Tag Archives: conservation

Gone

30 Apr

I came home on Thursday and noticed Antigone and her little girl snuggling together.  I asked her where Spuds was, but wasn’t too worried. He’s often off with other goats.

Antigone and Spunky

But when the herd was heading back out to pasture and I saw Spunky nursing without her brother, I worried.

Spunky

Actually, I didn’t worry.  I already knew.  But I went everywhere and searched every nook and cranny where he might have gotten stuck, but he was just gone. Coyotes.

This is a direct result of the neighbors tilling and planting corn-on-corn and tearing out waterways allowing all that debris to wash out my fence preventing me from keeping my goats off the back part of the pasture where coyotes can lurk in the woods and just grab a kid.

Spuds

I now have everyone on the front pasture.

The four boys are in the small pen off the buck room.

Benji, Frodo, Freddie, and Xerxes

My hope is to spend Sunday getting the fence fixed so they can go back out on the front half of pasture.

More of the Aftermath

27 Apr

When I let the goats out on the back half of the Back Forty, I decided I better do a check of the fences.  I mean besides the one that I know was just flattened.

Not worried about this one for now; I just have to have it fixed before our genealogy trip.

I already shared that the neighbor’s farming practices included ripping out the waterways and planting by tilling highly erodable hills which allows everything to just wash.  Luckily they didn’t till under the corn stalks from last fall because that would have made it ten times worse.

The darker lines in the soil outside my pasture are where there used to be waterways. The grass slows the water and stops the cornstalks from slamming into my fences. But they want to plant it and make more money instead of stopping erosion.

Anyhow, not only is the tile intake on the north side of my farm completely covered in their silt, but the one in the middle of the bottom is also completely covered.  There’s supposed to be a burm to help hold the water back but it is completely covered in silt and corn stalks.  Hopefully, when things dry out (after planting), my nephew can bring his new backhoe and help find the intake and repair this damage.

I went back to the fence to check it out, and it looks like there’s a new foot deep gap of lost soil.  I’ll have to fix this, or the goats will be out of my pasture.

They did actually start coming that direction.

But the ground was too soggy, and they decided to go eat elsewhere.  I have a few days to get it fixed.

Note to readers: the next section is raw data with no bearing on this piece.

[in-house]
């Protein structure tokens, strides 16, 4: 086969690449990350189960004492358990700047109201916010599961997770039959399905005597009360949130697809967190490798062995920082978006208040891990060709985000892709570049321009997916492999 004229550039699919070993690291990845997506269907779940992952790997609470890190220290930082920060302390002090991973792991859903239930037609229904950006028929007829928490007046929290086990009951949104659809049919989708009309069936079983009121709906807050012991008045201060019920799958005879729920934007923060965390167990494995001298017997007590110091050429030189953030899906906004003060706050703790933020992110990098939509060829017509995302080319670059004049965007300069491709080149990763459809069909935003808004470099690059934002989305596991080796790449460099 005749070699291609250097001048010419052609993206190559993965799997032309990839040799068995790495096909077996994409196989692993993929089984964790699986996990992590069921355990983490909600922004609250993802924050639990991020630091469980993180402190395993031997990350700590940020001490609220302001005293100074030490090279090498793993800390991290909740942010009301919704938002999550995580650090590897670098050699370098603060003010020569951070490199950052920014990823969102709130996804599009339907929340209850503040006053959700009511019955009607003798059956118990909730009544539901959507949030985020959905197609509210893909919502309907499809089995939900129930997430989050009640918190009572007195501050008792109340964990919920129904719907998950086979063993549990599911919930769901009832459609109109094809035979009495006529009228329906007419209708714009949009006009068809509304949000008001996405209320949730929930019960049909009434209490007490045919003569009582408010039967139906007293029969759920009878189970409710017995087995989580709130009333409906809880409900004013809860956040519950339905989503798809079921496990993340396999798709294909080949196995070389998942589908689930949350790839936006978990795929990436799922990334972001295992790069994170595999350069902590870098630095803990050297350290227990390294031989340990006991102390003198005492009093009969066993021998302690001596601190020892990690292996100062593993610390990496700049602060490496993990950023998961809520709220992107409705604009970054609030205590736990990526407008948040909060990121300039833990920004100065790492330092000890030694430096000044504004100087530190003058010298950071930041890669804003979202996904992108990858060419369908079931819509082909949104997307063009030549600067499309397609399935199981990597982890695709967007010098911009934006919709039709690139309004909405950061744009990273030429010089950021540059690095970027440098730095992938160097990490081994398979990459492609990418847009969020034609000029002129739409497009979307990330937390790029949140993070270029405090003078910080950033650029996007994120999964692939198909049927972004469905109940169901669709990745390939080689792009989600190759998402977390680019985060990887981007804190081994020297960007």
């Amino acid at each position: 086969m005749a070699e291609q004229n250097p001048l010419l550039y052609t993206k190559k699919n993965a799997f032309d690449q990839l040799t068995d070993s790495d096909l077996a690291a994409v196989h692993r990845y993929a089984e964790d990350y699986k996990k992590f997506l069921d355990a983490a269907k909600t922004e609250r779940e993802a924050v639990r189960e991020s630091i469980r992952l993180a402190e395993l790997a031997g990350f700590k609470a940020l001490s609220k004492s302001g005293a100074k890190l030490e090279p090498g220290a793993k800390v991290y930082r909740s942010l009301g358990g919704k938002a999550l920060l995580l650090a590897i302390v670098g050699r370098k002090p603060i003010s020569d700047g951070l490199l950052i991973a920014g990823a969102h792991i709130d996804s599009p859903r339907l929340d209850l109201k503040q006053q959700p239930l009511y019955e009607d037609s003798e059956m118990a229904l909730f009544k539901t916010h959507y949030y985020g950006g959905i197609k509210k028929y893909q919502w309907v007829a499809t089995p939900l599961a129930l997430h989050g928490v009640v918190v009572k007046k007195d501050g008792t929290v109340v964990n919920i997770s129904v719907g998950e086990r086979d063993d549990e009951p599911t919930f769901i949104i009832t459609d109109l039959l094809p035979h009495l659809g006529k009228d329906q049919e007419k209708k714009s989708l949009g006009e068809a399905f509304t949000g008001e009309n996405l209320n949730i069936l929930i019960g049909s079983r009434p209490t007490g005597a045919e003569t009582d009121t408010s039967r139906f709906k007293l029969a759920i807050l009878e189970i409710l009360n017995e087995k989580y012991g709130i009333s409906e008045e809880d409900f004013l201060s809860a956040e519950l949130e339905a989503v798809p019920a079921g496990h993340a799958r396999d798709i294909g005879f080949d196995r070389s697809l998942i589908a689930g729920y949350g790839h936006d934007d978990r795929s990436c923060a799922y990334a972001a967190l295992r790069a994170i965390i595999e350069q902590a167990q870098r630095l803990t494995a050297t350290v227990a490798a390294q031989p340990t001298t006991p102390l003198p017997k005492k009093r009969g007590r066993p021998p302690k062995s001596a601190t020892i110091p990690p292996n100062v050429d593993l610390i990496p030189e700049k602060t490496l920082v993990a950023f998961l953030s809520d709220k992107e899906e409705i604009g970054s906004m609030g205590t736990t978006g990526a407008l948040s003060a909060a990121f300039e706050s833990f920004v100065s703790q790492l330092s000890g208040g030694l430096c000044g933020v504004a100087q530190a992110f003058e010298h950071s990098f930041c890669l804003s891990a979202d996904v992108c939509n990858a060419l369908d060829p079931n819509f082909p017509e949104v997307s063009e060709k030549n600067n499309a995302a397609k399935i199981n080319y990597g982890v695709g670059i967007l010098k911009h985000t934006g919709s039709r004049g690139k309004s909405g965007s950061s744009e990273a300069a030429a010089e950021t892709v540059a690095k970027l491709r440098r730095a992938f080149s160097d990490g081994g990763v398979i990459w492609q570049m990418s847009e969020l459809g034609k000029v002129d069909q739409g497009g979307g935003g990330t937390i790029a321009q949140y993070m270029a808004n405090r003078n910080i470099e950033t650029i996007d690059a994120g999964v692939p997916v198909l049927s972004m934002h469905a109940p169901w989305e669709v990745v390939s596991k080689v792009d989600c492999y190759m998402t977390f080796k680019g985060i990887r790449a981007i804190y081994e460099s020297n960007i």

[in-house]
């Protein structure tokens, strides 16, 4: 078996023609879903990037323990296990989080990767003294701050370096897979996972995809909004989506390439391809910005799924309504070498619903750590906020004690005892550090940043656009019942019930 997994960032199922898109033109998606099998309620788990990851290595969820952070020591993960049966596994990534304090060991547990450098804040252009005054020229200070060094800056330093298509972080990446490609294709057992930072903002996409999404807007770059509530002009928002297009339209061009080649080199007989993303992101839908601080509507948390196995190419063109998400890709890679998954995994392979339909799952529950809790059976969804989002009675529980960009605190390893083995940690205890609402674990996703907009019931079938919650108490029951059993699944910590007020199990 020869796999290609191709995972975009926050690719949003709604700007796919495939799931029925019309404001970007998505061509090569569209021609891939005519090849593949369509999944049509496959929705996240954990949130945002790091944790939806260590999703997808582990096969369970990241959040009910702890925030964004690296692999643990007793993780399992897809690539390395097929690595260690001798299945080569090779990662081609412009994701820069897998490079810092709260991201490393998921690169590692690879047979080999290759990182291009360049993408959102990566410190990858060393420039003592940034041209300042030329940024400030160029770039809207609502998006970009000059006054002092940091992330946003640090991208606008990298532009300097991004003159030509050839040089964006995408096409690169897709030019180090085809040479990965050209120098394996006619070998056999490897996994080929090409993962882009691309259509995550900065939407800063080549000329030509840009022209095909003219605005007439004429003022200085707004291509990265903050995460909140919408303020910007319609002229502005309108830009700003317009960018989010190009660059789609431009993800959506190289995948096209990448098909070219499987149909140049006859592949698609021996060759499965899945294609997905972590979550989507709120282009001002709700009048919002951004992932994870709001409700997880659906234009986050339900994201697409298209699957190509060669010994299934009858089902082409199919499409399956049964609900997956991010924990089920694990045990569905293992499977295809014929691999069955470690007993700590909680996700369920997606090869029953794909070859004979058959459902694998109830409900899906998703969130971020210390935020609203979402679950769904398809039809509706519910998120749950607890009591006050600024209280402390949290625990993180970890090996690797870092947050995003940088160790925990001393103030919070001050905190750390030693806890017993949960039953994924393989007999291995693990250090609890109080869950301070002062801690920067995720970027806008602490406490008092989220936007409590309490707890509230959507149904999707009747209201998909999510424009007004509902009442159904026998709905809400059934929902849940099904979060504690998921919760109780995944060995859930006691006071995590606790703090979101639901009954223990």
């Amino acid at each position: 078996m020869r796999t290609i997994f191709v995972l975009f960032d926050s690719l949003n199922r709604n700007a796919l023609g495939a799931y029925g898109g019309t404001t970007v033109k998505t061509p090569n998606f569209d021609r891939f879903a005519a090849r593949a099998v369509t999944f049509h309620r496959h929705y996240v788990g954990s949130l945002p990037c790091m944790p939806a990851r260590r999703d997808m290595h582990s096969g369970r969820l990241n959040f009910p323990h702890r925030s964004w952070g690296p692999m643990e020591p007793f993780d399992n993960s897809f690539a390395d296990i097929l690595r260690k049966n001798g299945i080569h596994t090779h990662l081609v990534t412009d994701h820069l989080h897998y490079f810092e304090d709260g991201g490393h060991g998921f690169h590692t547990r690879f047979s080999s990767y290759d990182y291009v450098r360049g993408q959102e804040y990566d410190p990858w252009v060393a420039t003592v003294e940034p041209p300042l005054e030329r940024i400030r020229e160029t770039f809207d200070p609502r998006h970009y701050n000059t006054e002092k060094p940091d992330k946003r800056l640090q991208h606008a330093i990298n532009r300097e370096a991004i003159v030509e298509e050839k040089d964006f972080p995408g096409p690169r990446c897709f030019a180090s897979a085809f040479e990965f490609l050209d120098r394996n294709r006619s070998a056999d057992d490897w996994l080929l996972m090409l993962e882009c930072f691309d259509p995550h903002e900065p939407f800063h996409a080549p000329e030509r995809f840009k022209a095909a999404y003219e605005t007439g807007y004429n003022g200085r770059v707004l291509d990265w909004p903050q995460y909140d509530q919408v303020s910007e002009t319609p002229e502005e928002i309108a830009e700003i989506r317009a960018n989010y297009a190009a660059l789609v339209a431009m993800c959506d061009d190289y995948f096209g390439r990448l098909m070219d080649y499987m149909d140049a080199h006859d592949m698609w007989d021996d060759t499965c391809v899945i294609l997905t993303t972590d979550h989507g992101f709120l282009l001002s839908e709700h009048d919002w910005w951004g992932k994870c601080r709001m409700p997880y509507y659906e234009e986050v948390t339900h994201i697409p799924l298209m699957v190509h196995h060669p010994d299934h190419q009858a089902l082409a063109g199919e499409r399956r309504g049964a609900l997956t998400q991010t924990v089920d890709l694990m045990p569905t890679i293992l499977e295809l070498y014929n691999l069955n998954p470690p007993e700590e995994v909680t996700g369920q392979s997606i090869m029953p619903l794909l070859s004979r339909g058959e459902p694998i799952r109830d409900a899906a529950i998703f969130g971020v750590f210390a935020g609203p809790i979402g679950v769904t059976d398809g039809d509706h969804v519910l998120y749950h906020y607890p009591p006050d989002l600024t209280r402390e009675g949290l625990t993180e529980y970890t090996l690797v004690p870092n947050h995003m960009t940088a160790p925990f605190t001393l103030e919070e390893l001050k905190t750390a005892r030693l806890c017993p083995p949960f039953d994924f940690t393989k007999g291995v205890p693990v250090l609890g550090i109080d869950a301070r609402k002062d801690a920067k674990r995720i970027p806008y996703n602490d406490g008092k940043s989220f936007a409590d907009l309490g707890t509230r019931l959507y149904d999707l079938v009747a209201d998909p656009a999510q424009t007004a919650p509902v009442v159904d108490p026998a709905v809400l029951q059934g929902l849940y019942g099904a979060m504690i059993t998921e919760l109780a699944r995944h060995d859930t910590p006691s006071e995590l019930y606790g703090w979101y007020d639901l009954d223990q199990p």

I did check the intake on the south side of the pasture, and it was still open.  Although, we kind of missed where it needs to be.  The water largely bypasses it and has cut a ditch through that burm.  Erosion is really hard to reduce when you do things correctly, and when the neighbors don’t care, it. makes it even harder.

Anyhow, I’ll get off my high horse about conservation and just enjoy watching happy goats on the pasture.

Penelope and Maisie

Ostara

Victoria

Perdita (still sporting her second horn apparatus)

Until the next time their horrible farming practices totally mess with my pasture.

A Bit of Rain

24 Apr

I can hardly wait for the next drought monitor to come out on Thursday because I think there’s a good chance we’ll no longer even be “abnormally dry.”  We have had several rains lately, but Thursday night through mid-day Friday saw four inches of rain.

I came home from work and decided I should just do a quick check of everything.  I counted kids first.  Everyone was present.

Brigit and Ostara

Lady

They really could have washed away, but I’m pretty sure they are smart enough not to go in the water.

I haven’t seen the ditch this full in a long time.

This kind of really hard rain is hard on all the conservation work we’ve done.  I still need to do a better job of stabilizing this end of the ditch.

It would help if the neighbors hadn’t removed all of their waterways because that lets the old cornstalks wash into my pasture and knock down my fence.

The silt from their tilled fields fill my tile intake and completely plug it. I couldn’t even find it to clear it and help the water get below ground.

Somewhere in there is a tile intake.

So there is a lot of work to do.  But, I am going to focus on the good and celebrate another new bird sighting at Eden Hills–I saw my first ever belted kingfisher!  He was snacking on something he caught in the wet bottom.

I also saw a big bunny when I came back into the barnyard.

So, yeah.  I’m glad for rain, but it’s going to take some work to recover.